01:14:18   provide all the syncing you need and [TS]

01:14:20   that way we can lock in the customer [TS]

01:14:21   it's a direct quote from jobs people are [TS]

01:14:24   thinking like the only reason to do in [TS]

01:14:25   iCloud is they want to lock in the [TS]

01:14:26   customer then the Apple fans will go no [TS]

01:14:27   they're not trying to he said we're [TS]

01:14:30   making a server I'm Swing Gail you stop [TS]

01:14:31   singing that way we can lock in the [TS]

01:14:33   customer he said it like I don't think [TS]

01:14:36   that's bad I think that's how he thinks [TS]

01:14:38   you can make it you know like they do [TS]

01:14:40   that with all our products but the idea [TS]

01:14:42   that people the Apple defenders will say [TS]

01:14:44   that it's not about customer locking [TS]

01:14:46   that's you know that's what makes them [TS]

01:14:48   successful are your iTunes using the app [TS]

01:14:50   store was so successful because it [TS]

01:14:51   piggybacked on your iTunes stuff that [TS]

01:14:53   you already had you already have the [TS]

01:14:54   login the credit card and you bought the [TS]

01:14:55   stuff and the iTunes tracks to you but [TS]

01:14:57   with DRM originally we only play on the [TS]

01:14:59   iPod like that's kind of evil business [TS]

01:15:02   stuff or whatever is part of apples [TS]

01:15:04   success and jobs saw iCloud in a similar [TS]

01:15:07   vein that if we can you know everybody [TS]

01:15:08   does Google does everybody who provides [TS]

01:15:10   network services is like come to our [TS]

01:15:12   world get your facebook login will you [TS]

01:15:14   let you use your facebook login other [TS]

01:15:15   places play your games on Facebook [TS]

01:15:16   everyone wants you know lock in customer [TS]

01:15:18   they want you to stay there Google wants [TS]

01:15:20   you to live in a Google world put all [TS]

01:15:22   your stuff on Google put your data there [TS]

01:15:23   it's not it's just that's just the way [TS]

01:15:26   things work and Apple is always getting [TS]

01:15:29   slammed for the lock-in type thing well [TS]

01:15:30   you know here's a quote [TS]

01:15:32   that's just the way things work in the [TS]

01:15:33   in the network cloud world you want [TS]

01:15:35   people to you know the utopian vision of [TS]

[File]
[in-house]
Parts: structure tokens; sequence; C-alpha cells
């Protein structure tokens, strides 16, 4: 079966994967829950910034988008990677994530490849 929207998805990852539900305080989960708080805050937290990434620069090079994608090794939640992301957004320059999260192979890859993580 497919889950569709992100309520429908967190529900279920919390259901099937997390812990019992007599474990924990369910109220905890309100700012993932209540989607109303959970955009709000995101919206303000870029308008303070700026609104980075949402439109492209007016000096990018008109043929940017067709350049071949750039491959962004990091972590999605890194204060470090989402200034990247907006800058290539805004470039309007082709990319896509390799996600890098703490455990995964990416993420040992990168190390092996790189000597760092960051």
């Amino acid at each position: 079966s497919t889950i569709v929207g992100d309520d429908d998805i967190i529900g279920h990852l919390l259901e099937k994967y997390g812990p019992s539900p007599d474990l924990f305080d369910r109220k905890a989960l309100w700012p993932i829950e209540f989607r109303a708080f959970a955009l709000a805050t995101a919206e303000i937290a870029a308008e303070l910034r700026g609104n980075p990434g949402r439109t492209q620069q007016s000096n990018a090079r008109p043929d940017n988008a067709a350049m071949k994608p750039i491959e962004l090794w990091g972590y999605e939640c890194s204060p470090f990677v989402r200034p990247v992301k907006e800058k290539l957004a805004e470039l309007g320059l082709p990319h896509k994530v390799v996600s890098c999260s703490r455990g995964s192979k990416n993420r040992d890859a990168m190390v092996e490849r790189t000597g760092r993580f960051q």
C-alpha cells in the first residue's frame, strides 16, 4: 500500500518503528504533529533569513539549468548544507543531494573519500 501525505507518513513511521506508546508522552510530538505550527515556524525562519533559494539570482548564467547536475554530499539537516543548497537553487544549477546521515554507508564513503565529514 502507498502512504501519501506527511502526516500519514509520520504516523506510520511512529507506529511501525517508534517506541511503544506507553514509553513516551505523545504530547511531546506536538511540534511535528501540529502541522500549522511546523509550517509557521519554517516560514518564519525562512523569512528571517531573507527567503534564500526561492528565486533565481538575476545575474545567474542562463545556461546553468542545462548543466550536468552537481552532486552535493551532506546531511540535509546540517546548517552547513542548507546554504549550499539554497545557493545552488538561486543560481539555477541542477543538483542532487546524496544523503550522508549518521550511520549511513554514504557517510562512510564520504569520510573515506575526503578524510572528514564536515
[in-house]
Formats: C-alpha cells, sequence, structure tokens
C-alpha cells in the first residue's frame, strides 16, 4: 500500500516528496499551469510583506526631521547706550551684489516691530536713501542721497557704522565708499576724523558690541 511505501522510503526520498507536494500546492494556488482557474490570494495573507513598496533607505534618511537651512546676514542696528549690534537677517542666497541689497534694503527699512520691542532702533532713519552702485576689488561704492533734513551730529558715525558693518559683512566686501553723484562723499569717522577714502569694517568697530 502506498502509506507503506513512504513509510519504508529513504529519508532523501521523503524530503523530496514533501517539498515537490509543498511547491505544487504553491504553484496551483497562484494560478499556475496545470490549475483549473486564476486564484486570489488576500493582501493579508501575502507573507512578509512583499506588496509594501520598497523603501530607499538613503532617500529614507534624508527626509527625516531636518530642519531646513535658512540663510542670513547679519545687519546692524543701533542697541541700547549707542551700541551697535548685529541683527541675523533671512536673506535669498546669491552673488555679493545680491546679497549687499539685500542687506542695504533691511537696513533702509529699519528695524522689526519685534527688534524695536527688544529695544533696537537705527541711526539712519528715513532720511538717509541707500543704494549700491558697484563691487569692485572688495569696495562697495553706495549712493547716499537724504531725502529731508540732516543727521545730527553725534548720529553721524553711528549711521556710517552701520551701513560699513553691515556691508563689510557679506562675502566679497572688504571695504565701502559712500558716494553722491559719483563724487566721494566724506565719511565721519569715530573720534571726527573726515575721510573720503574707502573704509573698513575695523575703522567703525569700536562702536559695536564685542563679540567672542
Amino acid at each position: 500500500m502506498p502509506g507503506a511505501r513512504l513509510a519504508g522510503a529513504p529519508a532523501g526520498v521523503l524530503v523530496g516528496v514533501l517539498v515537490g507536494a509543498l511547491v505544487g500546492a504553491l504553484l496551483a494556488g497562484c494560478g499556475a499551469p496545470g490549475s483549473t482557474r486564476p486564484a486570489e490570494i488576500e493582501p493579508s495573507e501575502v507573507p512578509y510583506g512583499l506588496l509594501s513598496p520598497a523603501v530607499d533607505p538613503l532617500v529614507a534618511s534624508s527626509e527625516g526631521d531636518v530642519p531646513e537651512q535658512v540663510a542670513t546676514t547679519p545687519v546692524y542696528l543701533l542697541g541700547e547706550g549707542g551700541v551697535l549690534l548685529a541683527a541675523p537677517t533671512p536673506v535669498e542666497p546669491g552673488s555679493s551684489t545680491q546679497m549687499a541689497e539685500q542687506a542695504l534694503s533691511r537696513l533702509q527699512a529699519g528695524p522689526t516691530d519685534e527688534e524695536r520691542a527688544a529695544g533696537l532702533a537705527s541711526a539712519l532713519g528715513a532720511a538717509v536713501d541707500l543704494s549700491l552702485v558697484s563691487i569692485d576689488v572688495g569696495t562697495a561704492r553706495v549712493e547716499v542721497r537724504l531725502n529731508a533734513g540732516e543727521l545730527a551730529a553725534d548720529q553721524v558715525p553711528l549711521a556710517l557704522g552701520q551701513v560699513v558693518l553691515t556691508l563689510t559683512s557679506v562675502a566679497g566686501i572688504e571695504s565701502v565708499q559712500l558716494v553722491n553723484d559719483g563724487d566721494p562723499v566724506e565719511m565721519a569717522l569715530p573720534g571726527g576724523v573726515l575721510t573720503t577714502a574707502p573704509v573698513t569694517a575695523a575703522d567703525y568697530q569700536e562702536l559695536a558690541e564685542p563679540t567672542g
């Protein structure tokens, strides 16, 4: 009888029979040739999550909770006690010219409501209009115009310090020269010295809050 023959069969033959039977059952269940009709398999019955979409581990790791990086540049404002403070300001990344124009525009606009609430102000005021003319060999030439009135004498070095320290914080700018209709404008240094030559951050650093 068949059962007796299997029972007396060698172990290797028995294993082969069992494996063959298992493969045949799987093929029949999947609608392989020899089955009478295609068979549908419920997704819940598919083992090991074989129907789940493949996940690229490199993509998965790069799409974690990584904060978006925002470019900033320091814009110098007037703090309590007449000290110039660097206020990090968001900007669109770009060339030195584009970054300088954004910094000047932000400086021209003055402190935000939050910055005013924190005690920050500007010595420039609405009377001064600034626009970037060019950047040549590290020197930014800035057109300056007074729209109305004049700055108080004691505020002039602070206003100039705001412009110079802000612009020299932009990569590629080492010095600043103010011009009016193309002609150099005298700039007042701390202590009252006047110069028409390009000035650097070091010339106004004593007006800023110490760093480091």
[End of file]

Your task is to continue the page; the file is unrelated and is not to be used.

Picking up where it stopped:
01:15:37   everyone cooperating with everybody else [TS]

01:15:38   in interoperable protocols with data [TS]

01:15:40   that seamlessly transfers between [TS]

01:15:41   vendors but that's that's the you know [TS]

01:15:43   that's like the reason opendoc didn't [TS]

01:15:45   succeed nobody that's not in anybody's [TS]

01:15:46   particular interest except for the [TS]

01:15:47   customers it's great that we have things [TS]

01:15:49   like that like the open web and [TS]

01:15:50   everything but it's a tough sell offer [TS]

01:15:52   individual large for-profit corporations [TS]

01:15:54   to to do that with each other inevitably [TS]

01:15:57   they all want a bigger piece of the pie [TS]

01:16:00   jobs and gates just briefly on this he [TS]

01:16:04   did talk the jobs and duck the gates [TS]

01:16:05   about stuff and they were just kind of [TS]

01:16:08   like they were in that d8 conference [TS]

01:16:09   there at turn sort of a complimentary to [TS]

01:16:12   each other so yeah really appreciate [TS]

01:16:13   what Steve did oh yeah really preach it [TS]

01:16:15   what Bill did and you know especially [TS]

01:16:16   when Steve Jobs is dying Gates is going [TS]

01:16:18   to be you know it's not going to be [TS]

01:16:19   yelling at him and stuff and everything [TS]

01:16:21   you know the integrated approach works [TS]

01:16:23   well you know and you know I think that [TS]

01:16:24   you prove that the the windows approach [TS]

01:16:26   works well like I'll be nice to each [TS]

01:16:28   other but then when you get them [TS]

01:16:29   separated not as you can talk to them [TS]